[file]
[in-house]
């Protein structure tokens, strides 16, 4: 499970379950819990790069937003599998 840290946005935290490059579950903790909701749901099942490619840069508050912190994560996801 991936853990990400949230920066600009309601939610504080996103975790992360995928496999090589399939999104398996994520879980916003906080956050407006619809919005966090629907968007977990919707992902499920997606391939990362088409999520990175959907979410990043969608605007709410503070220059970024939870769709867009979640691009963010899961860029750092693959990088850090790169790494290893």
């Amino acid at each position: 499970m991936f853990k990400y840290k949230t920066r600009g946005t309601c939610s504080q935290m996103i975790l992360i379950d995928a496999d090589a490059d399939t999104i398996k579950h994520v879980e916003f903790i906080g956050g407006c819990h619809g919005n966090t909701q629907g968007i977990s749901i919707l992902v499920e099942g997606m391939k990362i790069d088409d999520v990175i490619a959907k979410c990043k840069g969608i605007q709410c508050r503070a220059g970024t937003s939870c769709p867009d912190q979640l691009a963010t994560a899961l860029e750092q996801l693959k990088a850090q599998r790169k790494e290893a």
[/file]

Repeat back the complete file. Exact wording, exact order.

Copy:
[in-house]
């Protein structure tokens, strides 16, 4: 499970379950819990790069937003599998 840290946005935290490059579950903790909701749901099942490619840069508050912190994560996801 991936853990990400949230920066600009309601939610504080996103975790992360995928496999090589399939999104398996994520879980916003906080956050407006619809919005966090629907968007977990919707992902499920997606391939990362088409999520990175959907979410990043969608605007709410503070220059970024939870769709867009979640691009963010899961860029750092693959990088850090790169790494290893």
């Amino acid at each position: 499970m991936f853990k990400y840290k949230t920066r600009g946005t309601c939610s504080q935290m996103i975790l992360i379950d995928a496999d090589a490059d399939t999104i398996k579950h994520v879980e916003f903790i906080g956050g407006c819990h619809g919005n966090t909701q629907g968007i977990s749901i919707l992902v499920e099942g997606m391939k990362i790069d088409d999520v990175i490619a959907k979410c990043k840069g969608i605007q709410c508050r503070a220059g970024t937003s939870c769709p867009d912190q979640l691009a963010t994560a899961l860029e750092q996801l693959k990088a850090q599998r790169k790494e290893a």